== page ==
As part of QFI’s I Speak Arabic campaign, QFI senior program associate Connor Seidenschwarz spoke about his experience learning Arabic. Seidenschwarz was first drawn to the Arabic language because of the alphabet. He started learning the language in his early years in university. Ever since, he’s been enticed by a different world than his own.
Noor: Hi this is Noor Odeh of Qatar Foundation International and I’m here with Connor Seidenschwarz, a senior program associate at QFI. We’re here to discuss his experience of studying and speaking in Arabic and what he has been up to for a year. Thank you, Connor, for meeting me.
Connor: Thanks for having me!
Noor: So what first made you interested in Arabic? What was your first exposure to the language?
Connor: I was an undergrad in my second year and as part of my degree, I had to pick a language. So I was kind of looking at picking something a little different than, you know, the typical Spanish or French, German. I studied French in high school and I didn’t do too well. So I wanted to try something new. I actually was first attracted to Arabic because of the script. I just thought it looked beautiful and that was pretty much the only reason I started off with that.
Noor: Wow! That’s very interesting. So what was your biggest challenge since you started learning Arabic?
Connor: The biggest challenge at first [was] the sounds. There were several sounds in Arabic that just aren’t in English at all. So getting my mouth used to make those sounds was difficult. Some of the grammatical concepts were a little tricky for my brain to get a hold of so I had to get used to there not being a verb “is” in a basic, nominative sentence and then find out that there is a verb for “is” but it’s only used sometimes and stuff like that. It’s easier now, but a little difficult at first.
Noor: Oh yeah. When did you first connect with QFI? What happened?
Connor: I was in grad school and I was just about to finish my studies and I was looking for a job and one of my classmates is actually a senior program associate here now. Her name is Madison Marks and she told me there is an opening. So I asked about the position and I applied.
Noor: Wow that’s great! So could you speak about your involvement with the organization?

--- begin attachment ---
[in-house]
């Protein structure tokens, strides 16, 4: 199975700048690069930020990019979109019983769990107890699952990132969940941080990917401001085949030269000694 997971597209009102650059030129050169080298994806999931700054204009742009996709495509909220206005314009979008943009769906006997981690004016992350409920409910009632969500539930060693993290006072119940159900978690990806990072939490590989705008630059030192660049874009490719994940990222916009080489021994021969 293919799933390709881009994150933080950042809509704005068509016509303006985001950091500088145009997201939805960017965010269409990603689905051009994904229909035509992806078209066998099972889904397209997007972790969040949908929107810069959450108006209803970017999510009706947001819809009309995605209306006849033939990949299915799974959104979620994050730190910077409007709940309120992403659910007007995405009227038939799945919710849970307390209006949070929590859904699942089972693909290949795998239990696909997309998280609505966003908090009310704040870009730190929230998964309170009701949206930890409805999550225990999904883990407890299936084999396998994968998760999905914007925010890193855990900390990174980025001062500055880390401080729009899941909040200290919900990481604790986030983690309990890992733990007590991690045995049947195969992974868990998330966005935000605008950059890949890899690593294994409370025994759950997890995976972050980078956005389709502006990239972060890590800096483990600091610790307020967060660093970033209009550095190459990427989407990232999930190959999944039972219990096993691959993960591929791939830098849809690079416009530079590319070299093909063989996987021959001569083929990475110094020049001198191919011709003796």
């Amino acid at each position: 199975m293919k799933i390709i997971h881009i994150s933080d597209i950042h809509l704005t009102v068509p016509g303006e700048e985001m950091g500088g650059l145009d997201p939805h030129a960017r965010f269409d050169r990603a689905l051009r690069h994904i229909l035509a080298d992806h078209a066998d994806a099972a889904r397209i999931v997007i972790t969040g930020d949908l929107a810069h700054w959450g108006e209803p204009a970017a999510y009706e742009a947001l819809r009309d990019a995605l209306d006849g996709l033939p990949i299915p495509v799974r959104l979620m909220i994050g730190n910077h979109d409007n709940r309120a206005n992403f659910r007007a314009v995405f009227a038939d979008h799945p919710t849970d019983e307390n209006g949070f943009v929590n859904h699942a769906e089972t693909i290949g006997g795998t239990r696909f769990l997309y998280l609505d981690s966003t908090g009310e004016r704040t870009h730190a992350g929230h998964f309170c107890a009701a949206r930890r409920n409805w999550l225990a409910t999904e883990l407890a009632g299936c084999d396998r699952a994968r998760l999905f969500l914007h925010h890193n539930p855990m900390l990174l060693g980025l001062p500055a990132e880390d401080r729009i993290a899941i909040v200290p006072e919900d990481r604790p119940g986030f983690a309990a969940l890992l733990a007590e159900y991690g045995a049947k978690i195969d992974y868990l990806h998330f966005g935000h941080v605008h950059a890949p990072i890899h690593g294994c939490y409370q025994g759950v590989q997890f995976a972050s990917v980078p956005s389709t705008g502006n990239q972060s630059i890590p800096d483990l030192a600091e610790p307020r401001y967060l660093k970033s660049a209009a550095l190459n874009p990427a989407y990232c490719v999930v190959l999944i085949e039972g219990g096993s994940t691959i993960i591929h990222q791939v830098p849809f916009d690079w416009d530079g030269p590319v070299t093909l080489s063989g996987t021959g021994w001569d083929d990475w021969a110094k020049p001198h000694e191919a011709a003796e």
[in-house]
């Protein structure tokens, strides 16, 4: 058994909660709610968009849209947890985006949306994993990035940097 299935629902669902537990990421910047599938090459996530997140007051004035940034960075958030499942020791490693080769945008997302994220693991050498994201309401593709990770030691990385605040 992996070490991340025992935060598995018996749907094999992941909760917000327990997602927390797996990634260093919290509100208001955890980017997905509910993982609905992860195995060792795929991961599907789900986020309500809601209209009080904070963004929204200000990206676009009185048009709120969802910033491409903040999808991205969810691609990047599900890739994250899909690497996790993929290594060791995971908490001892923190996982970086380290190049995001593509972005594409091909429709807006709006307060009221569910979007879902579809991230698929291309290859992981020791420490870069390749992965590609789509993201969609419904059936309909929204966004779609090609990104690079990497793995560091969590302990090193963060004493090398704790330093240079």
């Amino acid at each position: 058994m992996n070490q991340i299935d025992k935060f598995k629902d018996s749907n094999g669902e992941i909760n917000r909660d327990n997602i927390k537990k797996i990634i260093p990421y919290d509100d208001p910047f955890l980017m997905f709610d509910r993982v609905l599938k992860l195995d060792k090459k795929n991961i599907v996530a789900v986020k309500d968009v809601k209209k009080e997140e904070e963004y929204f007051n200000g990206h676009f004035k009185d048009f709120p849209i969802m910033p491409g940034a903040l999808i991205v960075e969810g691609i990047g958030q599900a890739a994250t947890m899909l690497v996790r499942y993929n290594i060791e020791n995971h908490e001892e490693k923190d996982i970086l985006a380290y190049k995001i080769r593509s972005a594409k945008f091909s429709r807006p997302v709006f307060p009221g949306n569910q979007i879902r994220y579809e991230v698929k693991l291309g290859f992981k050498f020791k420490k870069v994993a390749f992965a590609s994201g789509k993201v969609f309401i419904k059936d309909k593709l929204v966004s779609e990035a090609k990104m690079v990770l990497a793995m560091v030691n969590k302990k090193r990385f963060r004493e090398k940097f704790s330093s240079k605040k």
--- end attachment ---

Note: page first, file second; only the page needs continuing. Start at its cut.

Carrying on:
Connor: So I am in charge of a couple small grants/awards. I run the Classroom Resource Enrichment Grants (CREGs), which are small grants for teachers that are basically trying to outfit their classrooms with necessary materials, books, or posters or decoration, mostly from newer teachers, but some ongoing classrooms as well. And then we also run the ALIF (Arabic Language Initiative and Fluency) Awards, which I managed, which are small student awards for exceptional students for Arabic language and those actually are small monetary awards with a little plaque as well. The money is encouraged to be used towards materials that would help them further their own Arabic language education. So our last winner submitted a list of the materials they would like to buy, which may have included textbooks, or actually trips to museums that had information about the Arab world and Arab culture.
Noor: Wow that’s very good. So what was your first initial reaction to being in such an environment?
Connor: I felt very comfortable here right off the bat. It’s a small organization, everybody’s really friendly and gets along great and I just kind of clicked with that right away. I love it here! And I like the work we do.
Noor: That’s great. That’s fantastic. So how often did you use Arabic, here at QFI?
Connor: It kind of depends. So sometimes when we have our summer institute all the teachers there speak Arabic and sometimes I would chat with them in Arabic. It kind of just depends on the environment; depends on what we’re doing. It helps every now and then to kind of be able to understand Arabic as well when some teachers are giving a presentation, even if they’re in English, they’d throw in some Arabic to talk about certain ideas or concepts.